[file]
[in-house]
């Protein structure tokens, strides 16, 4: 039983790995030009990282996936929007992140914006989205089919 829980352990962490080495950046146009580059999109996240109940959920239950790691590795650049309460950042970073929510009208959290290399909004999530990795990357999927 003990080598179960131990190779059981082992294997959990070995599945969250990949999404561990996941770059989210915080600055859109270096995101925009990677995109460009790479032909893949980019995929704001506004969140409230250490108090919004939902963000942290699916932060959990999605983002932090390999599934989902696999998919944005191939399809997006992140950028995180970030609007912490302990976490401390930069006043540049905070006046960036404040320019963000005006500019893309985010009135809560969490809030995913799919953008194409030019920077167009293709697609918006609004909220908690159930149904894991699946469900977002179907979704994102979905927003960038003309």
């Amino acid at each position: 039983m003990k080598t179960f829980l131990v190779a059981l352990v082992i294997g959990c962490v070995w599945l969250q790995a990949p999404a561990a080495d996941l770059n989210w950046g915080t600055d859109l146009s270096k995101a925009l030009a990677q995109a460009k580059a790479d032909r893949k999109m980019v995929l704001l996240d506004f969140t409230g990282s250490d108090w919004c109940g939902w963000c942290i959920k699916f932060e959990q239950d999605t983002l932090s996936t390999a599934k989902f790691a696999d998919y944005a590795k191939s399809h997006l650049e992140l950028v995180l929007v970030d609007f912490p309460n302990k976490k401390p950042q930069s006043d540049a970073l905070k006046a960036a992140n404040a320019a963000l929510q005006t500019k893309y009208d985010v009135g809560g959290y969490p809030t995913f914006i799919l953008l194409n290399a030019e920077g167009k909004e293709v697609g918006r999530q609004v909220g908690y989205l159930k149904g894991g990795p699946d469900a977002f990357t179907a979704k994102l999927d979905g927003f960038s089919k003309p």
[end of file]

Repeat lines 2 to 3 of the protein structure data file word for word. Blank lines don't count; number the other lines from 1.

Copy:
């Protein structure tokens, strides 16, 4: 039983790995030009990282996936929007992140914006989205089919 829980352990962490080495950046146009580059999109996240109940959920239950790691590795650049309460950042970073929510009208959290290399909004999530990795990357999927 003990080598179960131990190779059981082992294997959990070995599945969250990949999404561990996941770059989210915080600055859109270096995101925009990677995109460009790479032909893949980019995929704001506004969140409230250490108090919004939902963000942290699916932060959990999605983002932090390999599934989902696999998919944005191939399809997006992140950028995180970030609007912490302990976490401390930069006043540049905070006046960036404040320019963000005006500019893309985010009135809560969490809030995913799919953008194409030019920077167009293709697609918006609004909220908690159930149904894991699946469900977002179907979704994102979905927003960038003309």
């Amino acid at each position: 039983m003990k080598t179960f829980l131990v190779a059981l352990v082992i294997g959990c962490v070995w599945l969250q790995a990949p999404a561990a080495d996941l770059n989210w950046g915080t600055d859109l146009s270096k995101a925009l030009a990677q995109a460009k580059a790479d032909r893949k999109m980019v995929l704001l996240d506004f969140t409230g990282s250490d108090w919004c109940g939902w963000c942290i959920k699916f932060e959990q239950d999605t983002l932090s996936t390999a599934k989902f790691a696999d998919y944005a590795k191939s399809h997006l650049e992140l950028v995180l929007v970030d609007f912490p309460n302990k976490k401390p950042q930069s006043d540049a970073l905070k006046a960036a992140n404040a320019a963000l929510q005006t500019k893309y009208d985010v009135g809560g959290y969490p809030t995913f914006i799919l953008l194409n290399a030019e920077g167009k909004e293709v697609g918006r999530q609004v909220g908690y989205l159930k149904g894991g990795p699946d469900a977002f990357t179907a979704k994102l999927d979905g927003f960038s089919k003309p």